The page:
|November 6, 2013||Posted by Anharris under Events|
Pleased to have attended the celebration for the opening of District Hall–the beautiful new event center for innovators located in Boston’s snazzy Seaport District–just across from the Institute for Contemporary Art. Managed by the Venture Cafe Foundation–a sister organization of the Cambridge Innovation Center (C)C) where I work– District Hall has a large event space, conference and class rooms, a restaurant and a view of the Harbor. What I like best is its scale–it’s not a skyscraper, is not overwhelming like the nearby convention center or the CIC in Kendall Square. It’s just a simple, welcoming space with white board, galore.
As described on its Web site as:
“It’s the first building of its kind in the world….
” …A dedicated civic space where the innovation community can gather and exchange ideas. Inside you’ll find open workspace, classrooms, assembly space, flexible use ‘pods’, and writable surfaces everywhere! Also stop by for coffee and food at Brew and Gather.”
“…The result of a collaborative public-private partnership. When Mayor Thomas M. Menino announced his vision for the Innovation District, he called for a gathering space for innovators to get together and share ideas. The building was then privately funded and built by Boston Global Investors, as the first project in their twenty-three acre masterplan for Seaport Square. Operations and programming are run by the Venture Café Foundation, a not-for-profit sister organization to the Cambridge Innovation Center (CIC). ”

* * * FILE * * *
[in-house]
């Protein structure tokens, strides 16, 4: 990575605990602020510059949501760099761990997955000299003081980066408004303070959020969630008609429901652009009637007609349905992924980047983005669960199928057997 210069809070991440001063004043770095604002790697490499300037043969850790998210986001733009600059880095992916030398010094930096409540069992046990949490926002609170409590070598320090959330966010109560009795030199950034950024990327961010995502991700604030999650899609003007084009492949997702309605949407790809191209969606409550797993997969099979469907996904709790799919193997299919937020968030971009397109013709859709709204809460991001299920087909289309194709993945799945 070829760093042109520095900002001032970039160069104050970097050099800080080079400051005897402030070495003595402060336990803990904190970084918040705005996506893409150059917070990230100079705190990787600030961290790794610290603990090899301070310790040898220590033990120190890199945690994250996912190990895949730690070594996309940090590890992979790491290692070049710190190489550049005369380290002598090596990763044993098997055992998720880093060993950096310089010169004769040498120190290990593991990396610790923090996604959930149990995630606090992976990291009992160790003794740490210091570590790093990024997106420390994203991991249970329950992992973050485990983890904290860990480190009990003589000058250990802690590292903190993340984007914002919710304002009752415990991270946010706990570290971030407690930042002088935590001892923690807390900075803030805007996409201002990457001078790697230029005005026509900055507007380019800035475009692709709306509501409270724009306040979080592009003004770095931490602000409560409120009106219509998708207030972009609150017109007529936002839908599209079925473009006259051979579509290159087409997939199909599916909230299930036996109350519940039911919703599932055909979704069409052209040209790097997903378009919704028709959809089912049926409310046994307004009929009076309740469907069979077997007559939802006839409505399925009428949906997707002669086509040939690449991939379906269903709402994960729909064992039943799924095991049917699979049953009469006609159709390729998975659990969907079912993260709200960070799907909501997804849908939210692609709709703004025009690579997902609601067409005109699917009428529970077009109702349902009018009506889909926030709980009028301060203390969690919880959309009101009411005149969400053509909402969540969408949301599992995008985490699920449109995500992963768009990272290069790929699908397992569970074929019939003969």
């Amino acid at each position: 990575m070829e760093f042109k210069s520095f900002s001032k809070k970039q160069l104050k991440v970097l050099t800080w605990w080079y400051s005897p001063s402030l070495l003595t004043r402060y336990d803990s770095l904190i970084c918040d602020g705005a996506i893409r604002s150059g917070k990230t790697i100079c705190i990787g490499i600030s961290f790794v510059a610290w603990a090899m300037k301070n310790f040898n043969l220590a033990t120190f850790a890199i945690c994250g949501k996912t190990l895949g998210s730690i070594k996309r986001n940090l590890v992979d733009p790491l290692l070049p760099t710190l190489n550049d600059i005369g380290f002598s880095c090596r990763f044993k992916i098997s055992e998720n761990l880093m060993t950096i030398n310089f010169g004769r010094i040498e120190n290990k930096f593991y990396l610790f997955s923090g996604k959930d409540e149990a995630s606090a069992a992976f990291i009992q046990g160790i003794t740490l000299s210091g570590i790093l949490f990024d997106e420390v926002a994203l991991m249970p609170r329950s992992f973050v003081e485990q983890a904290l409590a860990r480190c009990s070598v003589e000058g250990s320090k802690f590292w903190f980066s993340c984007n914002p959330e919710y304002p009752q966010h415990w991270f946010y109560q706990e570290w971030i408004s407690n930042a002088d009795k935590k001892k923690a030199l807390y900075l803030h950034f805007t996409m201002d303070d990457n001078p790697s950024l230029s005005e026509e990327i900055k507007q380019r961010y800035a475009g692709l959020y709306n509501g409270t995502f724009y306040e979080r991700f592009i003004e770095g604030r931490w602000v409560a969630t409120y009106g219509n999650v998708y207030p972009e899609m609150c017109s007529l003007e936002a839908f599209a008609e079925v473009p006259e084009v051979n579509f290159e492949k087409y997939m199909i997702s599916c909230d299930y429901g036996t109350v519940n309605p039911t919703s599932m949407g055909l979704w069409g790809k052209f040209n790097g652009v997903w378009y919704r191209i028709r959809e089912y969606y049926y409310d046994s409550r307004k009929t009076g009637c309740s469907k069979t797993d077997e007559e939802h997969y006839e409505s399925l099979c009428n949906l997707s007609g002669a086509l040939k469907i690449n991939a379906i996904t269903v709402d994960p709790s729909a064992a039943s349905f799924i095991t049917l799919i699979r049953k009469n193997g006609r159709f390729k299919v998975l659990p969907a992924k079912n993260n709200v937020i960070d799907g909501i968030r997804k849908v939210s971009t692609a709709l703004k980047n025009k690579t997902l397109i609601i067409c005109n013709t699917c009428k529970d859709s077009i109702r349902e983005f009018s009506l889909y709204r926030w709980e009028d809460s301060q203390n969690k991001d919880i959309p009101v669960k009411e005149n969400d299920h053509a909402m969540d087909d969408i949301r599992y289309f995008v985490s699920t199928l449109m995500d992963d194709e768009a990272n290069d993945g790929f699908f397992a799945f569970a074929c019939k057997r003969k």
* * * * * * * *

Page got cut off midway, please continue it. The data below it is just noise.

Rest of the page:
75 Northern AvenueBoston, MA. 02210
—Anita M.Harris, Managing Director
Harris Communications Group
The Harris Communications Group is an award-winning PR and market development firm. Based in Kendall Square, Cambridge, MA, we provide a media relations, marketing communications, writing, crisis communications, content, marketing and social media services for companies in health, science, technology and energy.
|June 23, 2012||Posted by Anharris under Health, Innovation, Life Science, Technology|
Had a great time at the BIO International Convention in Boston, last week. Met teams from Norway, Australia, France, India, Israel…not to mention New York, North Carolina, Maryland, Oklahoma, etc.
Attendance, at 15,000, was down from its 25,000 high here five years ago but I found participants friendly and accessible. HarrisCom advisor Christa Bleyleban said she counted more than 70 parties or networking gatherings (not a few of which I attended).
While the overall theme was” innovation,” it was a trend toward collaboration that I noticed most.
- Cancer collaboration clusters in Oslo, Toulouse, the UK and Massachusetts were showcased at a program sponsored by the Massachusetts Technology Transfer Center, on Sunday.
- A collaboration between four Massachusetts and four Israeli companies was announced on Tuesday